I’d like to say I knew what I was getting into, but I’m not sure there is anyone who does. Most mornings I have the first half hour that the shop is open to myself. I make tea – and coffee for customers – read the paper, putter about. Today was different.
The woman who walked in carried a god in her eyes. And she knew what I was – I was certain of this, no matter how strong my glamour is. She came with a boy of eleven who smiled at me with an innocence lost even to babies. I new he was human, but the smile said otherwise.
“I am sorry: we aren’t open for another half an hour,” I lied smoothly. I am a very good liar, and that it was the truth meant it wasn’t a lie at all.
She smiled. Her smile was strained. “I know. But Jay needs a haircut.”
His hair was long, though not unduly so. “Yup! Only the very first time I had one, my hair didn’t want to be cut and it kinda got into a fight. Which was an adventure,” he added proudly.
“I thought you might have more luck, being fae.” The woman shrugged. “If nothing else, you could hide the damages.”
“Sleep.” The glamour for sleep is old and deep but unravelled as it reached him.
“Sleep?” The boy looked shocked. “Sleeping during the day isn’t jaysome at all! I’d miss out on lots of adventures!”
Even I, quiet and trying to remain so, even I had heard of jaysome. I had not believed, of course. But to every sense I had he remained human as though operating on a level of glamour beyond even our kind. “How many haircuts have you had?”
The boy scratched his head. “Four, I think. But the last two were when dragons tried to eat me, so they might not count?! And the one before that was cheating!”
I stared at him. Nothing save innocence stared back. “I have run this shop under four names for over twenty years with no one suspecting it is anything other than it is,” I said softly.
The woman nodded. “I know,” she said, the words almost an apology. “I had a haircut a week ago so he’s been asking about one ever since.”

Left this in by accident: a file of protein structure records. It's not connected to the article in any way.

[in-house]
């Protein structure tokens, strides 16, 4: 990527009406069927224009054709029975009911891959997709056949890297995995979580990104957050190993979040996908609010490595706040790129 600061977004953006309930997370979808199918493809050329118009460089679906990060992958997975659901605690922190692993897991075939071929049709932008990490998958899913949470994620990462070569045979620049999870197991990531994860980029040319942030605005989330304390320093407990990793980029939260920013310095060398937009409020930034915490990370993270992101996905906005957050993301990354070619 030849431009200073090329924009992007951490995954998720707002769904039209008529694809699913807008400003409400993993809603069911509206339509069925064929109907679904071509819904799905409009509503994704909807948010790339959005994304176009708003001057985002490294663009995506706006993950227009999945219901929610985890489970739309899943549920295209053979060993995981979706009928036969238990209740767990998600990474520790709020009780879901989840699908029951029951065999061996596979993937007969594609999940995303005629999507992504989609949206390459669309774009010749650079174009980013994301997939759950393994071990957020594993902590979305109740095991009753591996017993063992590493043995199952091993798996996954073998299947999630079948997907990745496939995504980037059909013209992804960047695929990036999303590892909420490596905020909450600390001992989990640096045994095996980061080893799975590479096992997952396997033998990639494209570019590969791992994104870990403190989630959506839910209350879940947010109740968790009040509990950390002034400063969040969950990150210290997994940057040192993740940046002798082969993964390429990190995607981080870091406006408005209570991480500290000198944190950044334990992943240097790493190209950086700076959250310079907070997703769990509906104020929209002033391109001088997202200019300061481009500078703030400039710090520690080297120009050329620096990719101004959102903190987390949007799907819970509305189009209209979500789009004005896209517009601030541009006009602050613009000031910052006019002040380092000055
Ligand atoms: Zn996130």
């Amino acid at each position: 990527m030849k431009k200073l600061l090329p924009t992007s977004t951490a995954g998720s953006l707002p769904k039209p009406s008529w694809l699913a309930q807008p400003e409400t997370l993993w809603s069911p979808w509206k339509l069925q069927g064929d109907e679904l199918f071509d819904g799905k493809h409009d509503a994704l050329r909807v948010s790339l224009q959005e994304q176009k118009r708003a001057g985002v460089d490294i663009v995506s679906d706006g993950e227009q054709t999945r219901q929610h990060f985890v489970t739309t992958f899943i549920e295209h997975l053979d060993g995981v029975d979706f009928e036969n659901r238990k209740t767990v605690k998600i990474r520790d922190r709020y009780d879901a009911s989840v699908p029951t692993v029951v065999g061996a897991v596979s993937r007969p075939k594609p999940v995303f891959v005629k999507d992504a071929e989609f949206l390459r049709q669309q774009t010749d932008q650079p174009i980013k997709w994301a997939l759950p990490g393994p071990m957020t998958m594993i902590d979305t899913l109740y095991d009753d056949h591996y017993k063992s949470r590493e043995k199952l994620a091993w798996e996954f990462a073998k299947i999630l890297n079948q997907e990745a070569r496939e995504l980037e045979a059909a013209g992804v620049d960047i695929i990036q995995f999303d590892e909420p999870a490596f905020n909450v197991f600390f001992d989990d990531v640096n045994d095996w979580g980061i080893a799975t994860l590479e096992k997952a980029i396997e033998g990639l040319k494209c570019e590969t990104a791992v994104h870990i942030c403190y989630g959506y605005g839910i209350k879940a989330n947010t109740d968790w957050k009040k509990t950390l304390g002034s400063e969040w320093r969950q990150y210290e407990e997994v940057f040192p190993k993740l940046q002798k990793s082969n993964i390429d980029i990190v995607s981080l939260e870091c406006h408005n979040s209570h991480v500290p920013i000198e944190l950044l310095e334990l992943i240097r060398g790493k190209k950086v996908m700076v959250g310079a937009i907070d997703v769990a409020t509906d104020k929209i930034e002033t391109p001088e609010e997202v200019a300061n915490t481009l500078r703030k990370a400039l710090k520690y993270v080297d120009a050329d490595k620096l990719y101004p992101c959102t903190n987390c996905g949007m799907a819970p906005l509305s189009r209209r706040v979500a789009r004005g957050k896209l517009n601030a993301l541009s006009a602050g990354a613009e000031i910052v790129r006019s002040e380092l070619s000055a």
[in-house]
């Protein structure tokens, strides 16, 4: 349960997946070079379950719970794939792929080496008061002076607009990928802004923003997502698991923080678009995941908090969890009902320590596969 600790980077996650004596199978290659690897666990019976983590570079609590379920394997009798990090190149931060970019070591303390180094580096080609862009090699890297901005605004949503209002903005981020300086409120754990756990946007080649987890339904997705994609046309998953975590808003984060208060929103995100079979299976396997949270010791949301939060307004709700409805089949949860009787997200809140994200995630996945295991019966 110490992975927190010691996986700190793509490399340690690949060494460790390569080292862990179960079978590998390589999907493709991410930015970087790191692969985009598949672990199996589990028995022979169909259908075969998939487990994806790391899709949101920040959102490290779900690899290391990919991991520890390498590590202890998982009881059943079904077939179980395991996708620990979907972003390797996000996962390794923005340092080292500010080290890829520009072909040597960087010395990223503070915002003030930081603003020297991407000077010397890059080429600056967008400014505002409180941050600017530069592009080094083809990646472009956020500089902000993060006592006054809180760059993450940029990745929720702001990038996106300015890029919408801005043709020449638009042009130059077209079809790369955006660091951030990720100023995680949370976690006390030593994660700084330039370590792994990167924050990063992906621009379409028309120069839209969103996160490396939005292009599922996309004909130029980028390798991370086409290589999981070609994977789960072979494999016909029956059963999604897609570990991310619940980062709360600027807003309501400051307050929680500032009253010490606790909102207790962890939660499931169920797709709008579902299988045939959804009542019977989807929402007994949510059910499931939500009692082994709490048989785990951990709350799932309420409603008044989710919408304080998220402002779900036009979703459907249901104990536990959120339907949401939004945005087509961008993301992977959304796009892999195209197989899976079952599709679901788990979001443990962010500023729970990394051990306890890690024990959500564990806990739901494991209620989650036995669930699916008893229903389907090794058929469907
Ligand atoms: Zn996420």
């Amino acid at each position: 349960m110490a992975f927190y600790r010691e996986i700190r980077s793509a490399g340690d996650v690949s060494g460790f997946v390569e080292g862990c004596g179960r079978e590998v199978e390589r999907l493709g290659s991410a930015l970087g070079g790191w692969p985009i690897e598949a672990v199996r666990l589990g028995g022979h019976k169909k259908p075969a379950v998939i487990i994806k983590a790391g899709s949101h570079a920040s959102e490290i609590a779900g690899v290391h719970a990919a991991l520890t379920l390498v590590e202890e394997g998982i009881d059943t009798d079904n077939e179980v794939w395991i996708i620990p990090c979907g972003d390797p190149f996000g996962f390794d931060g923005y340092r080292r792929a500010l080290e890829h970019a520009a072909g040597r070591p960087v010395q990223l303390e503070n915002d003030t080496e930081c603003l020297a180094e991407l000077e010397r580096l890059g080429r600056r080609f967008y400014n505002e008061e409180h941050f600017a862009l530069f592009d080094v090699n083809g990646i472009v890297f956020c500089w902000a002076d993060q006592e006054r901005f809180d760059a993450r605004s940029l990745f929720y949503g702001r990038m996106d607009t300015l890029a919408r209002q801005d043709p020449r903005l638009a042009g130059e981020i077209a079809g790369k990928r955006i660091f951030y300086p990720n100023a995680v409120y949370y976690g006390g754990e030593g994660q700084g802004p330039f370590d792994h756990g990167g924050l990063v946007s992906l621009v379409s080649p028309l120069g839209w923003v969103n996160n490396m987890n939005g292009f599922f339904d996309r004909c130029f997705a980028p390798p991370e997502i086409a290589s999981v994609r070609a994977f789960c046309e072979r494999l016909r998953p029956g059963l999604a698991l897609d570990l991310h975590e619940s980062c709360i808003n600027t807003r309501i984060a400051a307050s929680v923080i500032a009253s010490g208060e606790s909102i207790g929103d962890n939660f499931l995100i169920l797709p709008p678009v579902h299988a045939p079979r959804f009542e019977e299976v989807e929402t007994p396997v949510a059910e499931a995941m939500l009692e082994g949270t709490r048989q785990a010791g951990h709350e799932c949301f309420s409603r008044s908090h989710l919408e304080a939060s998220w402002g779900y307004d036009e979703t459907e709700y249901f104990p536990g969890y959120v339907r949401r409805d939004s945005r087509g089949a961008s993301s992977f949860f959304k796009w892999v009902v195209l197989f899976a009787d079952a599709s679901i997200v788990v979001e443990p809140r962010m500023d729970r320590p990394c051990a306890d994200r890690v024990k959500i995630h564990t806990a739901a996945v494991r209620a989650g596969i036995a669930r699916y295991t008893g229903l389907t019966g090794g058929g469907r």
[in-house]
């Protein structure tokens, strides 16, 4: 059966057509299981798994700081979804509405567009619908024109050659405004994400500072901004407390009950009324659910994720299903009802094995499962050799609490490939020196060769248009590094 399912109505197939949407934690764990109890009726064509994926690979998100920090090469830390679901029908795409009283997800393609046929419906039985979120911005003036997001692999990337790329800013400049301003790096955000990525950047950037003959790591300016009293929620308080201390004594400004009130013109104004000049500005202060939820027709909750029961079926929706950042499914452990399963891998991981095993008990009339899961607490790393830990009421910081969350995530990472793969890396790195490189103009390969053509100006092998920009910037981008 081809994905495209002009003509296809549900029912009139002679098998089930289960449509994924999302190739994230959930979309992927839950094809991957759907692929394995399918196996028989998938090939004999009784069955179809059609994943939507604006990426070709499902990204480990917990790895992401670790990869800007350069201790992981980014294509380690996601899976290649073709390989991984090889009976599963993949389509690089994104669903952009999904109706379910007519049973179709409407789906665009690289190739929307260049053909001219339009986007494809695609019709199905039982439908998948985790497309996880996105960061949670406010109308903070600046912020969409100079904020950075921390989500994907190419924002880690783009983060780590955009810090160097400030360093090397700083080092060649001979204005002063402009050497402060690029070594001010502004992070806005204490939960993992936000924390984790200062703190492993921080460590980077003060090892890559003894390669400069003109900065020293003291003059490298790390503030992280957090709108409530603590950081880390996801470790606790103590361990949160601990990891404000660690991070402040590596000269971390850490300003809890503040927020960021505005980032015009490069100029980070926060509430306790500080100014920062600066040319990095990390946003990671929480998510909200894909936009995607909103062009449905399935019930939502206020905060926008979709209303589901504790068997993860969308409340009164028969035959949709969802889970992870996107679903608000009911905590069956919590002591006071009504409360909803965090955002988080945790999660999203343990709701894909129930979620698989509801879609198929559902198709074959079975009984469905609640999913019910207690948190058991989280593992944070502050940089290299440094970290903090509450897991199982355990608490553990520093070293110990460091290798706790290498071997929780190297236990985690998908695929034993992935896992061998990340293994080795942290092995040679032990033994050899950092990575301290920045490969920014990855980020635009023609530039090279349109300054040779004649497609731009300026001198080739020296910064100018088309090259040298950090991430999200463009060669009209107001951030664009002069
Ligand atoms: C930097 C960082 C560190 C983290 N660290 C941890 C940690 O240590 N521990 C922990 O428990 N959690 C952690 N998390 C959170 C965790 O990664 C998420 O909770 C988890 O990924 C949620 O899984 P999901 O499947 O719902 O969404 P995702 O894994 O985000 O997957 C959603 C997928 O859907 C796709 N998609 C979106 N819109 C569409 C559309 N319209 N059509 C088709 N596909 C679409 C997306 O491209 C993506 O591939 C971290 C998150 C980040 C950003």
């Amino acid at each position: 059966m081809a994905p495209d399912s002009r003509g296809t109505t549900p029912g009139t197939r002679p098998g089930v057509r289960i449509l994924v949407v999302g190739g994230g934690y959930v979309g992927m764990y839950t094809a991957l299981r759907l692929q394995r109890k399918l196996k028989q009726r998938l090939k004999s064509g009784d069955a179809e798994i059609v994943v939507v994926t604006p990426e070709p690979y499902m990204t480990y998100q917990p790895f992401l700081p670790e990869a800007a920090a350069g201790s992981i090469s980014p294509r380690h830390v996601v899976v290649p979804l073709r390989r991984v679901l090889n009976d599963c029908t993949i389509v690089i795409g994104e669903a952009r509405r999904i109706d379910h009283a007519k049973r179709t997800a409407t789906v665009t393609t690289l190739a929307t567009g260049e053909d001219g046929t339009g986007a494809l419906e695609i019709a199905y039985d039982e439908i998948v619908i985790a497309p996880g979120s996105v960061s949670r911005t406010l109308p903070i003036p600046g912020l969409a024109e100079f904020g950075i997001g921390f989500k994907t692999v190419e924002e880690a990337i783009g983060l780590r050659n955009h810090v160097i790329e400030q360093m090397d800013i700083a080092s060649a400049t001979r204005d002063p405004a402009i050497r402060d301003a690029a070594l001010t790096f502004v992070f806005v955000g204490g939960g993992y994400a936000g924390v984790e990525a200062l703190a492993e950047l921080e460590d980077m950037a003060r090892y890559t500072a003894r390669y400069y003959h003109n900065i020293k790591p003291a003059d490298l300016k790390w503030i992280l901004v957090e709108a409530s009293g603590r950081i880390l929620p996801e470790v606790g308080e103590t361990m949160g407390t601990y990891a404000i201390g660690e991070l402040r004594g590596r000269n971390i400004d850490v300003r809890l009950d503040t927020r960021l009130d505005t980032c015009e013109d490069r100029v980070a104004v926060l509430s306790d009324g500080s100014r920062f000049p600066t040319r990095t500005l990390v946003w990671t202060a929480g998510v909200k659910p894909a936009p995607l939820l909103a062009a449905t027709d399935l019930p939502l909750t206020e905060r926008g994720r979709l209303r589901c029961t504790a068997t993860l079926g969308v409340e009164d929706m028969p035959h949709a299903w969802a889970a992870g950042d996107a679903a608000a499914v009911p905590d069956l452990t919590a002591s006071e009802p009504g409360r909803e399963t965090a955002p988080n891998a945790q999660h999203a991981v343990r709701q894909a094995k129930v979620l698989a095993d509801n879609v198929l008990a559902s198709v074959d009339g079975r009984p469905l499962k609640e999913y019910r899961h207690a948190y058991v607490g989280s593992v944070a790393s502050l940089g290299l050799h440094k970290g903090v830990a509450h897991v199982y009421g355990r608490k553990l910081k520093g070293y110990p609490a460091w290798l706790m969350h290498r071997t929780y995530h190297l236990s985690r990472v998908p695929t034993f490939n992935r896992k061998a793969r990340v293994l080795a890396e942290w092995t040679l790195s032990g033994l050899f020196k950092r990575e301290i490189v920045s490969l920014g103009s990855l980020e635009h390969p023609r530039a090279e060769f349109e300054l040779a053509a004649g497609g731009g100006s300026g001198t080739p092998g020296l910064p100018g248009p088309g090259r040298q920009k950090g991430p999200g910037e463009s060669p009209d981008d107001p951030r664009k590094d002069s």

I suspected ask was too mild a word. I gestured, and the boy practically leaped up into the chair and began telling me about his breakfast, adventures with Charlie and Honcho and a host of other things as breathtaking speed. He didn’t bother to pause for anything like breath. His hair moved away from my brush a few times. Two combs broke. But I finished it in under half an hour, shaking only a little by the end. The hair on the ground vanished, going some place Other so it could not be used against him. I doubt the boy even noticed doing it.
“This is my first time cutting hair like yours,” I said.
“Oh, good!” The woman – Charlie – had got outside to get a coffee and Jay spun the chair a few times and then grinned at me. “Thanks! It’s nice to get a haircut and not have to hide as much you know!”
A small part of me says I have glamours, if he wishes not to hide at all. I squelch it firmly. “Oh?”
“Uh-huh! Most of the time I have to remember to pause for breath when talking but I didn’t need to here so I got to tell you about even more adventures!”
I nodded, and told him the haircut was free because he had been very jaysome. And the last thing I wanted was a creature like this in my debt, though I didn’t even think that on the surface of my thoughts. He hugged me, tight and gently all at once and I think he did bindings on levels even I can barely feel. Nothing that would ever harm, of course. I understand that much about Jay by now. After he bound out of the chair and rushed outside to inform Charlie he had had the best adventure with his hair except for the time he’d pretended to be a Rapunzel.
The look on Charlie’s face was almost worth what I had been through.